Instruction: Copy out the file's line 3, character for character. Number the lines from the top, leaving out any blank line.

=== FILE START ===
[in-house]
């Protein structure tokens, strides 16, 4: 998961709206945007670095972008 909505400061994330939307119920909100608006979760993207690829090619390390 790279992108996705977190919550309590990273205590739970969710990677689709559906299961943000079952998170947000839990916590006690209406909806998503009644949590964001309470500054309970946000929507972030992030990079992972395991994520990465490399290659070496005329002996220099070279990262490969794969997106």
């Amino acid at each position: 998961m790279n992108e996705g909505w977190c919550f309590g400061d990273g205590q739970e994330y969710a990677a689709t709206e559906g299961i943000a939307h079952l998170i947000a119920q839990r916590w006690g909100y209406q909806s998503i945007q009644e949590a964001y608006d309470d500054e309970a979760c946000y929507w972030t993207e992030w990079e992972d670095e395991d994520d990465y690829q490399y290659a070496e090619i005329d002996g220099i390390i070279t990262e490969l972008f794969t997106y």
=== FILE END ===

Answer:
């Amino acid at each position: 998961m790279n992108e996705g909505w977190c919550f309590g400061d990273g205590q739970e994330y969710a990677a689709t709206e559906g299961i943000a939307h079952l998170i947000a119920q839990r916590w006690g909100y209406q909806s998503i945007q009644e949590a964001y608006d309470d500054e309970a979760c946000y929507w972030t993207e992030w990079e992972d670095e395991d994520d990465y690829q490399y290659a070496e090619i005329d002996g220099i390390i070279t990262e490969l972008f794969t997106y």